US weekly jobless claims unchanged at low levels

By Thomson Reuters Apr 18, 2024 | 7:43 AM

WASHINGTON (Reuters) – The number of Americans filing new claims for unemployment benefits was unchanged at low levels last week, pointing to continued labor market strength.

Initial claims for state unemployment benefits were unchanged at a seasonally adjusted 212,000 for the week ended April 13, the Labor Department said on Thursday.

Economists polled by Reuters had forecast 215,000 claims in the latest week. Claims have been bouncing around in a 194,000-225,000 range this year.

Labor market strength, which is driving the economy, together with elevated inflation have led financial markets and some economists to expect that the Federal Reserve could delay cutting interest rates until September. A few economists doubt that the U.S. central bank will lower borrowing costs this year.

Financial markets initially expected the first rate cut to come in March, which then got pushed back to June and now to September as data on the labor market and inflation continued to surprise on the upside in the first three months of the year.

Fed Chair Jerome Powell backed away on Tuesday from providing any guidance on when rates might be cut, saying instead that monetary policy needed to be restrictive for longer. The central bank has kept its policy rate in the 5.25%-5.50% range since July. It has raised the benchmark overnight interest rate by 525 basis points since March of 2022.

The claims data covered the period during which the government surveyed businesses and other establishments for the nonfarm payrolls component of April’s employment report. The economy added 303,000 jobs in March.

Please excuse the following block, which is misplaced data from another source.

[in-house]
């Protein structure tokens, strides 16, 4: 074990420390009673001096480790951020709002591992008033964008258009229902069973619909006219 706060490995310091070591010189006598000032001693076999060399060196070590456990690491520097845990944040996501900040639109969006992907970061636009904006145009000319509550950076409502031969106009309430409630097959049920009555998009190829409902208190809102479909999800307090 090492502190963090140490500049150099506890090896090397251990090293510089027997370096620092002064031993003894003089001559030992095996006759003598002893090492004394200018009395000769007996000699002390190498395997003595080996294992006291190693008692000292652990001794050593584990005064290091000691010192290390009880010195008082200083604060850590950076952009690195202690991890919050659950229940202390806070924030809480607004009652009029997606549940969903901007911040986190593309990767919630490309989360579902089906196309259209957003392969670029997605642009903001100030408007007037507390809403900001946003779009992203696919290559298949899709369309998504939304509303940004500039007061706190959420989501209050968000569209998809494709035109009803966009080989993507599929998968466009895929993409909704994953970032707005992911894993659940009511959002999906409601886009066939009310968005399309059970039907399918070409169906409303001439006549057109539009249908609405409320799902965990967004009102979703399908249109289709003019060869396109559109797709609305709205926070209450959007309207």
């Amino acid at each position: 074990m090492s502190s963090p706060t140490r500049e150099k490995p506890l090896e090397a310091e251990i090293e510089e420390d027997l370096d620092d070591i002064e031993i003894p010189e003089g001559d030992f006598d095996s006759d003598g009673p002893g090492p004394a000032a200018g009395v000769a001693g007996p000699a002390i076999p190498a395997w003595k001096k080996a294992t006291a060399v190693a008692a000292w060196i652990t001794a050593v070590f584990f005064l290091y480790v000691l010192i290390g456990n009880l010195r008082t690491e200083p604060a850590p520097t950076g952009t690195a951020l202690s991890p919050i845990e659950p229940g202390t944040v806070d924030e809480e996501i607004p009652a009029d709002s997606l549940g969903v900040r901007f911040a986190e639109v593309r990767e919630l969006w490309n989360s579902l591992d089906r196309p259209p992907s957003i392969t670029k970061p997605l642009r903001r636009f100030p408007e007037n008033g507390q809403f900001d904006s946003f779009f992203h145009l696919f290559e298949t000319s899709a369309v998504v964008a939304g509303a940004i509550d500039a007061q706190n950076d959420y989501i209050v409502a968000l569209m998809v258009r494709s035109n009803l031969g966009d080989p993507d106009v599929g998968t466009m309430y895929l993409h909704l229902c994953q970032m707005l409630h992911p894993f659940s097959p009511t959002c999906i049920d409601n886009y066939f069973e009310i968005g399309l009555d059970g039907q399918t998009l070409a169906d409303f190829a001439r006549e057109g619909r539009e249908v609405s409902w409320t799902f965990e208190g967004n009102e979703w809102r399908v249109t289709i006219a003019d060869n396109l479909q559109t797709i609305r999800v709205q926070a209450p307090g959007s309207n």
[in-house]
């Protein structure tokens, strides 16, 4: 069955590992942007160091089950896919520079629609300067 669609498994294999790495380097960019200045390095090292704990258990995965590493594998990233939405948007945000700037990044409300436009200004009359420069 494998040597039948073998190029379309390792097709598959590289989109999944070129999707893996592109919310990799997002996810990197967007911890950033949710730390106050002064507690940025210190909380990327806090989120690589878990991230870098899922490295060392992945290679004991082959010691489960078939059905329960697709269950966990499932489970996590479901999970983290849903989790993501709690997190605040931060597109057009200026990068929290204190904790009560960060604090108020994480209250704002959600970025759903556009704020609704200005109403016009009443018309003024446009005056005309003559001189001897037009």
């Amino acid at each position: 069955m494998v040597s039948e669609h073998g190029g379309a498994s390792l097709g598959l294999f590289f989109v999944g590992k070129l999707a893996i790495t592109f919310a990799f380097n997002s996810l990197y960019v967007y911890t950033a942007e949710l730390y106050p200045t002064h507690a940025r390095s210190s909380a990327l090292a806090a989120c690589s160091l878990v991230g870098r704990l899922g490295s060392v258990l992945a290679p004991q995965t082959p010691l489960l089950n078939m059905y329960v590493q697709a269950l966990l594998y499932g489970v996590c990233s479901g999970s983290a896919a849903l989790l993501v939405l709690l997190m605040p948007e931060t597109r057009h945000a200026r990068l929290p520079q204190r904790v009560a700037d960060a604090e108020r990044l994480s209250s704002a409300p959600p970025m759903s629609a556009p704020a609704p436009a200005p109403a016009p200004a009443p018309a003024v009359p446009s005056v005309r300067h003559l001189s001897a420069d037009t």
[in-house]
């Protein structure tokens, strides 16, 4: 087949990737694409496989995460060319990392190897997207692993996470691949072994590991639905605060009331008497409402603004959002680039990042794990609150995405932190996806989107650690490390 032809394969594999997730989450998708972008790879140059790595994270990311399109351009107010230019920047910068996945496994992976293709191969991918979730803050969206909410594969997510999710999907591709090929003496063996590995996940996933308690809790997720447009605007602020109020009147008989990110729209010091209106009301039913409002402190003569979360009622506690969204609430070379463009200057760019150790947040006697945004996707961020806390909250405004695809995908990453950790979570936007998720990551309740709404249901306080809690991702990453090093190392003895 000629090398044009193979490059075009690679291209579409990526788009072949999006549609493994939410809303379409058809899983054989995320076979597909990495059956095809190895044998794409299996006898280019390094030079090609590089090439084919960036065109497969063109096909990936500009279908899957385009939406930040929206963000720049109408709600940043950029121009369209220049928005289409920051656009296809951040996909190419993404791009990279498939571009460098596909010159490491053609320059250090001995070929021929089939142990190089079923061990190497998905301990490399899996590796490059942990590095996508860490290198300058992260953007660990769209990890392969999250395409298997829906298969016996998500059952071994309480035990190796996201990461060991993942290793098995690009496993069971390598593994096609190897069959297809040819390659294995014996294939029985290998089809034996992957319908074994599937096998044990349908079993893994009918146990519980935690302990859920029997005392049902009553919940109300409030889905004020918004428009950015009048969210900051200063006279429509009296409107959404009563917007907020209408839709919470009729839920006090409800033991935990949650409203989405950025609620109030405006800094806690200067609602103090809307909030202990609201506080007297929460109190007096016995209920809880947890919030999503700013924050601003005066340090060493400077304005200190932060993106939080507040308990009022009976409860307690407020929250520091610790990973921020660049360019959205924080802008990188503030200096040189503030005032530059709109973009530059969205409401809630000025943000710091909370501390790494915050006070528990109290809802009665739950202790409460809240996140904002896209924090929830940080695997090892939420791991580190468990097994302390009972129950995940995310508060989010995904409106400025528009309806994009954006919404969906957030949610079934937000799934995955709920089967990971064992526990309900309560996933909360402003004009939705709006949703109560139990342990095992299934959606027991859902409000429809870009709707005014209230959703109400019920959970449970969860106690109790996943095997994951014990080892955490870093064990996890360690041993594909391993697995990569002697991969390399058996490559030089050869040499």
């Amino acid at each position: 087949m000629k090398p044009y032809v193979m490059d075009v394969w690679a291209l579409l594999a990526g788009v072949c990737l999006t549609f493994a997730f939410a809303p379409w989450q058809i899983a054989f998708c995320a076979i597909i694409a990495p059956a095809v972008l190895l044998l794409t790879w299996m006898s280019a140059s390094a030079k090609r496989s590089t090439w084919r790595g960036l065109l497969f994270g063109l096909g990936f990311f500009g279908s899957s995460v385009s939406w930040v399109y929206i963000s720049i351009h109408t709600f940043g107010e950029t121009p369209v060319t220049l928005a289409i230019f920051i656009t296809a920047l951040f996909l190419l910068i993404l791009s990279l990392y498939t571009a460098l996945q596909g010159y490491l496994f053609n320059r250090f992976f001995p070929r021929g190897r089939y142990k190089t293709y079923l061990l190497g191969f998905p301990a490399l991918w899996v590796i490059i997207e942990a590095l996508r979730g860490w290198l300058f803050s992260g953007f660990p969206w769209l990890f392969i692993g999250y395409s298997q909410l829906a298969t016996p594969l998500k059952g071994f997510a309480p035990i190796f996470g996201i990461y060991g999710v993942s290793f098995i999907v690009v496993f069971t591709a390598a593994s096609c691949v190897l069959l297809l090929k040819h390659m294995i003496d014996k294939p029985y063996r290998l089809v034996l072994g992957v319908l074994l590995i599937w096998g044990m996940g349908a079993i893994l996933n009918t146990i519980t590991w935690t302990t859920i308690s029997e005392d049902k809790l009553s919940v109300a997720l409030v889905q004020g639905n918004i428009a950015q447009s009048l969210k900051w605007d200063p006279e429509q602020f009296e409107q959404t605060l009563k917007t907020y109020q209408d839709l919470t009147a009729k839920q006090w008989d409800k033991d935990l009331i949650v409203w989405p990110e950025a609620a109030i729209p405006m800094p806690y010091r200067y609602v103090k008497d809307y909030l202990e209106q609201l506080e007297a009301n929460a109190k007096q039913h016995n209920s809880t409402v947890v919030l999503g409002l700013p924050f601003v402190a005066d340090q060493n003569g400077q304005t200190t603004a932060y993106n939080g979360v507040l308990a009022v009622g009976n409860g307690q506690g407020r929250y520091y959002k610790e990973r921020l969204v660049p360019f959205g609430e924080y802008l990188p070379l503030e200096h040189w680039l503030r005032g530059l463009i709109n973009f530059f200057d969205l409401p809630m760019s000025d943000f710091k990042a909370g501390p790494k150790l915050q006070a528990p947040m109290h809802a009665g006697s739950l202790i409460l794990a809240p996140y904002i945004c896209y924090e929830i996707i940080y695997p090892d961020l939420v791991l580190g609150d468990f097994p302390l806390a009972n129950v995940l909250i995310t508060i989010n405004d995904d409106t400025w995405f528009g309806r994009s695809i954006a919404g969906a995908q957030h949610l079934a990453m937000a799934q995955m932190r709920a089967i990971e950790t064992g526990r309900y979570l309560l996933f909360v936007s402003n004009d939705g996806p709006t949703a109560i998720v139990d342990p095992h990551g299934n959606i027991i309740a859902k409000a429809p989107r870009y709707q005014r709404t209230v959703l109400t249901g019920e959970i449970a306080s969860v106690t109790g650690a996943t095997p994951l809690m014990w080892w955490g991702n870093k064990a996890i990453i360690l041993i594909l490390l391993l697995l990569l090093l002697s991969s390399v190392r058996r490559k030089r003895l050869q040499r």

The Fed’s Beige Book report on Wednesday described employment as rising at a “slight pace overall” since late February, adding that “several districts reported improved retention of employees, and others pointed to staff reductions at some firms.”

It also noted that even as labor supply has improved, “many districts described persistent shortages of qualified applicants for certain positions, including machinists, trades workers and hospitality workers.”

Data next week on the number of people receiving benefits after an initial week of aid, a proxy for hiring, will offer more clues on the state of the labor market in April. The so-called continuing claims edged up 2,000 to 1.812 million during the week ending April 6, the claims report showed.

Though still low by historical standards, the slightly elevated level of continued claims suggest it could be taking longer for some of the unemployed workers to land new jobs.

(Reporting by Lucia Mutikani; Editing by Chizu Nomiyama)